Friday, January 24, 2020

And we all, with unveiled face, beholding the glory of the Lord, are being transformed into the same image from one degree of glory to another. For this comes from the Lord who is the Spirit. (2 Corinthians 3:18, ESV)

At creation, we were intended to be the image of God (Gen 1:27). Of course, even in their innocence, Adam and Eve were merely the image of God. They were never God and never intended to be fully God. And, of course, in our sinfulness we are a very poor image of God. But, if we spend time focusing on, beholding, the glory of the Lord, we have the promise that we will be transformed into the image of the Lord we have so often displeased, disappointed and dishonored.

But what happens if, instead of beholding the glory of the Lord, we spend our lives beholding the workings of Satan? What happens if we take our eyes off of Christ and set them instead on the things of the world? Will we still be transformed?

Yes, I believe we will be transformed, but it will not be the Lord’s image that we bear. Jeremiah speaks of those who went after worthless idols and became worthless (Jer 2:5). Some people say, “You are what you eat,” and there is a degree of truth in that. It is also true that “We come to resemble what we fix our eyes upon.” No, you cannot become slim and handsome by looking at photos of slim and handsome people. But our personalities and our values are greatly influenced by those with whom we spend our time.

On the one hand, we must not be deceived, “Bad company ruins good morals” (1 Corinthians 15:33, ESV). On the other hand, if we spend our time beholding the Lord’s glory, we will be transformed into his image.

Which will it be this week? Seven days from now will we be a bit more like our Lord? Or will we instead be more and more conformed to this world?

We are all being transformed. The question is the direction of the transformation. Into whose image are we being transformed?

Wednesday, January 22, 2020

Lessons from Homosexual Rape Cases

A recent BBC article stated, “Reynhard Sinaga is thought to be the UK's ‘most prolific rapist’ ever.” He was convicted of drugging and raping 159 people. Every one of his rapes was a homosexual rape.

Meanwhile, also in England, a woman named Gemma Watts has been convicted of homosexual assaults on four girls and is believed to have assaulted at least forty others.

What do we learn from these horrific stories?

The claim has been that homosexuals resorted to the abusing of others only because they were forbidden to practice their unnatural passions openly. Well that argument is effectively disproven by the fact that there has been an increase in this kind of event since homosexuality has been “decriminalized” and then legalized. It is hard to get reliable figures, because the pro-homosexual news media suppress them; but it appears that the number of homosexual rapes is increasing dramatically.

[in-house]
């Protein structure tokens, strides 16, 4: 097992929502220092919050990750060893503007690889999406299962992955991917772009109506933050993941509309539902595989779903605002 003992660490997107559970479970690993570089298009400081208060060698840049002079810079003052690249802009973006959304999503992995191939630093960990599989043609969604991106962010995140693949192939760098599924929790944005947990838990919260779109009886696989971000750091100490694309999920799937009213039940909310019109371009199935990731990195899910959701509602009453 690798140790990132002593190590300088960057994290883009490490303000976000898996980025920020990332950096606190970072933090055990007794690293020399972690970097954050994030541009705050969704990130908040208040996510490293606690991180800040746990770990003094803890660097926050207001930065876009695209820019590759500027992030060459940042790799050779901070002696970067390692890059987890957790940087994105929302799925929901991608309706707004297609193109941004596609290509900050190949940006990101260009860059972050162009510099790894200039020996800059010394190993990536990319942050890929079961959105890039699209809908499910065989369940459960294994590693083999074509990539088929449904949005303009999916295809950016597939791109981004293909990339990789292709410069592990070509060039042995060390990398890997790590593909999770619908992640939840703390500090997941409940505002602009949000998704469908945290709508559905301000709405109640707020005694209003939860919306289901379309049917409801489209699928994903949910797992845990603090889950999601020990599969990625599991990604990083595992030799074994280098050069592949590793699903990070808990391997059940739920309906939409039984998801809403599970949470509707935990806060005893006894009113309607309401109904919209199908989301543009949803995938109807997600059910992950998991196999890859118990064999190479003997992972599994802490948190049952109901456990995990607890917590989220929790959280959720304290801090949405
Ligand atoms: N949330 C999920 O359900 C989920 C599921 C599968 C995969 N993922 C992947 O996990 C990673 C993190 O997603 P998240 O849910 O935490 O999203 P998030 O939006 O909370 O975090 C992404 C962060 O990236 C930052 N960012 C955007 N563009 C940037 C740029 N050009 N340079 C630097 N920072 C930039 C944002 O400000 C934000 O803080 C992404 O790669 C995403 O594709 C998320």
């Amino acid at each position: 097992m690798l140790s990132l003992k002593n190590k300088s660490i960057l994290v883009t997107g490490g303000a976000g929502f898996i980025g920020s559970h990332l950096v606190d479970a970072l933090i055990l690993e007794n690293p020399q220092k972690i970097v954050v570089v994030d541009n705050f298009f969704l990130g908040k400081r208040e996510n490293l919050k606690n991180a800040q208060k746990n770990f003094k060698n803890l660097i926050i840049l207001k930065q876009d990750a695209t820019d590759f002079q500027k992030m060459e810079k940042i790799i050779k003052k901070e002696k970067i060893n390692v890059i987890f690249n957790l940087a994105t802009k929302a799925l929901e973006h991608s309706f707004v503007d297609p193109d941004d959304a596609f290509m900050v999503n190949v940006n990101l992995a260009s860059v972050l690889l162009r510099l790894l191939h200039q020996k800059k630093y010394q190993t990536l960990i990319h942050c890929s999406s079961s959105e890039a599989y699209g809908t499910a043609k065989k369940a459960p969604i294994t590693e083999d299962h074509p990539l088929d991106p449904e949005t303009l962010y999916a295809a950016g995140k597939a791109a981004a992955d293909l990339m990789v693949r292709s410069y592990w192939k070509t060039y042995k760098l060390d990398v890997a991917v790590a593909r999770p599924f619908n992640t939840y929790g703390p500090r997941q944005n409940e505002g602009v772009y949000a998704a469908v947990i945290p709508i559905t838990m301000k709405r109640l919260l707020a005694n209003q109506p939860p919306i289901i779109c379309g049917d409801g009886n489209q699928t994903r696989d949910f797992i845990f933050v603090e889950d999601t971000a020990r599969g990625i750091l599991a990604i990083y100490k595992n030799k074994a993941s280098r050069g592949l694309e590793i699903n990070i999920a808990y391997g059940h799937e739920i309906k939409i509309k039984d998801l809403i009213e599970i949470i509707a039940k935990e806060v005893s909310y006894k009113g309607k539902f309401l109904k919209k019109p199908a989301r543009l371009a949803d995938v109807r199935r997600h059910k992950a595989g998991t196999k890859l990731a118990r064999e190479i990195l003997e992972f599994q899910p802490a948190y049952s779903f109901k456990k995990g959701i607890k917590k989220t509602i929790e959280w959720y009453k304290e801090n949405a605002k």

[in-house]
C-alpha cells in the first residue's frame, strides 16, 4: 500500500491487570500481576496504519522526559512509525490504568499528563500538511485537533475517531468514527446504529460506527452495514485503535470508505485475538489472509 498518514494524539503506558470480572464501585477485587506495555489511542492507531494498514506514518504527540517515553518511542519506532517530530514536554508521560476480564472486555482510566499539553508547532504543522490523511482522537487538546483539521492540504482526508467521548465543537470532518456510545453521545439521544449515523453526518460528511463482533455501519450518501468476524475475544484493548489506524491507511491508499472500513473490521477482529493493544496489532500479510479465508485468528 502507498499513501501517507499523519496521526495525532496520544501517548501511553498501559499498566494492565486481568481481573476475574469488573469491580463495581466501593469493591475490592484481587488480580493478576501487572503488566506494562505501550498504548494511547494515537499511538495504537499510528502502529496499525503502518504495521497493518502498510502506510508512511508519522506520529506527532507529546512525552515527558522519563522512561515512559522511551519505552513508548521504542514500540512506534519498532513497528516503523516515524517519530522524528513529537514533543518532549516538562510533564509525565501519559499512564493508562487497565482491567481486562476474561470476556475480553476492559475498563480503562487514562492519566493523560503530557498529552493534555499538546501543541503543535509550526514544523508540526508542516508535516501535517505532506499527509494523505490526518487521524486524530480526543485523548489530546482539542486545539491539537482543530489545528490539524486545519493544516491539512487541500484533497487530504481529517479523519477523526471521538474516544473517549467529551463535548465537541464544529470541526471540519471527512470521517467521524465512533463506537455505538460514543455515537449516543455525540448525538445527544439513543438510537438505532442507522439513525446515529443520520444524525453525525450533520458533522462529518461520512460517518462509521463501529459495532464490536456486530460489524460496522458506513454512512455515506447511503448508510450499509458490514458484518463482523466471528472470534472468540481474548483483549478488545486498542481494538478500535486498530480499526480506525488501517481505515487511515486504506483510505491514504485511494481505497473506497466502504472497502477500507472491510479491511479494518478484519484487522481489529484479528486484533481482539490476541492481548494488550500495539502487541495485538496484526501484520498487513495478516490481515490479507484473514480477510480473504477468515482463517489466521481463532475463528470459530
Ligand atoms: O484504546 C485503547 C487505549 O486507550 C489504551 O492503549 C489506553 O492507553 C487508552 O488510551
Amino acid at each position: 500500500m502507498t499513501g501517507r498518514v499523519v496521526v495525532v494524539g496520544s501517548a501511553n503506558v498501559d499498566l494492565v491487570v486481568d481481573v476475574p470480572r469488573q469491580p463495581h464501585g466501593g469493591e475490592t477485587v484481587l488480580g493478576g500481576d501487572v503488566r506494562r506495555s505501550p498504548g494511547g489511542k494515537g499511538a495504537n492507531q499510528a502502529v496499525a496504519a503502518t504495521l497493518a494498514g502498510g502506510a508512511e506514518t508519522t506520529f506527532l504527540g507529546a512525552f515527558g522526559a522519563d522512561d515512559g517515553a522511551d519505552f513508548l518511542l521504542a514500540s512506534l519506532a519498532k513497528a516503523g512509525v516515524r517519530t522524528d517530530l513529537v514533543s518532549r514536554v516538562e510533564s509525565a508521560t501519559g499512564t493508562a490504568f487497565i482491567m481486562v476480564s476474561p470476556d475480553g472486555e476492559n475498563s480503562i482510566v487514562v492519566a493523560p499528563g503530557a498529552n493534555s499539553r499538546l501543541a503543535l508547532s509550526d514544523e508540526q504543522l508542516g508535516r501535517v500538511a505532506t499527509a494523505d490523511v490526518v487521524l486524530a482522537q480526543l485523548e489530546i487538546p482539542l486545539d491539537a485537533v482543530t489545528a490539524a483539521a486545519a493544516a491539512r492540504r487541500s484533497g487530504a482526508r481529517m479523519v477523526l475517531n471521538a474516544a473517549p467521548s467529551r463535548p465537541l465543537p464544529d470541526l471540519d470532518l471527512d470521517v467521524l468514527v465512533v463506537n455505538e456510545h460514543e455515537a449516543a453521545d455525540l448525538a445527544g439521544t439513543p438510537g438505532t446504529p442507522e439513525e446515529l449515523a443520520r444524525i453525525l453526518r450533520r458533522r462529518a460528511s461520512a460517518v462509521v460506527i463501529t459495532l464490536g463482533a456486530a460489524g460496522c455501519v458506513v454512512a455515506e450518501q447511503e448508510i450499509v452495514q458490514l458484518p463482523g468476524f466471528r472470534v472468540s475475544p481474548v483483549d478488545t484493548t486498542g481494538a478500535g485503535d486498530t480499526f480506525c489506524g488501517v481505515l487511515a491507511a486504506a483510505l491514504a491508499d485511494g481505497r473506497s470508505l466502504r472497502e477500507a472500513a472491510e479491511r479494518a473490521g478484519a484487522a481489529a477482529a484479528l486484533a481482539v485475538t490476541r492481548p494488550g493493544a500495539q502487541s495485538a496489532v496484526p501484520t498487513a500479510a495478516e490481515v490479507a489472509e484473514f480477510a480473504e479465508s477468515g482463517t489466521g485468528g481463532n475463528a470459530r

Here is lesson one, giving approval to unnatural desire does not satisfy the lust, it inflames it.

The second lesson comes further down in the story about Reynhard Sinaga. When asked about the verdict handed down by the court (life in prison with no release for at least 30 years), Sinaga’s father said, "We accept the verdict. His punishment fits his crimes. I don't want to discuss the case any further."

We do not read of honesty like that very often. I hurt for that father; his pain is evident. I appreciate his willingness to see his son treated justly. Too many parents today make excuses and ask the justice system to set aside justice and give something less than a just sentence.

Let us take these two lessons to heart.

We will not reduce our sinful desires by giving in to them. Many a fool has thought (in regard to many different sins), “I’ll do it just a little bit.” It does not work. Just as each victory over temptation helps us to win another victory over temptation, each time we give in to temptation we are feeding the evil within us. Feeding evil desires always increases the evil within us. So, whatever your temptation may be, do not give into it thinking to satisfy it. We should kill sin, not feed it.

And let us always affirm justice, even when it is handed down against someone we love.

1 Corinthians 6:9-10 (ESV) Or do you not know that the unrighteous will not inherit the kingdom of God? Do not be deceived: neither the sexually immoral, nor idolaters, nor adulterers, nor men who practice homosexuality, 10 nor thieves, nor the greedy, nor drunkards, nor revilers, nor swindlers will inherit the kingdom of God.
1 Corinthians 6:18-20 (ESV) Flee from sexual immorality. Every other sin a person commits is outside the body, but the sexually immoral person sins against his own body. 19 Or do you not know that your body is a temple of the Holy Spirit within you, whom you have from God? You are not your own, 20 for you were bought with a price. So glorify God in your body.
Romans 13:13-14 (ESV) Let us walk properly as in the daytime, not in orgies and drunkenness, not in sexual immorality and sensuality, not in quarreling and jealousy. 14 But put on the Lord Jesus Christ, and make no provision for the flesh, to gratify its desires.
Colossians 3:5 (ESV) Put to death therefore what is earthly in you: sexual immorality, impurity, passion, evil desire, and covetousness, which is idolatry.
Deuteronomy 16:19-20 (ESV) You shall not pervert justice. You shall not show partiality, and you shall not accept a bribe, for a bribe blinds the eyes of the wise and subverts the cause of the righteous. 20 Justice, and only justice, you shall follow, that you may live and inherit the land that the LORD your God is giving you.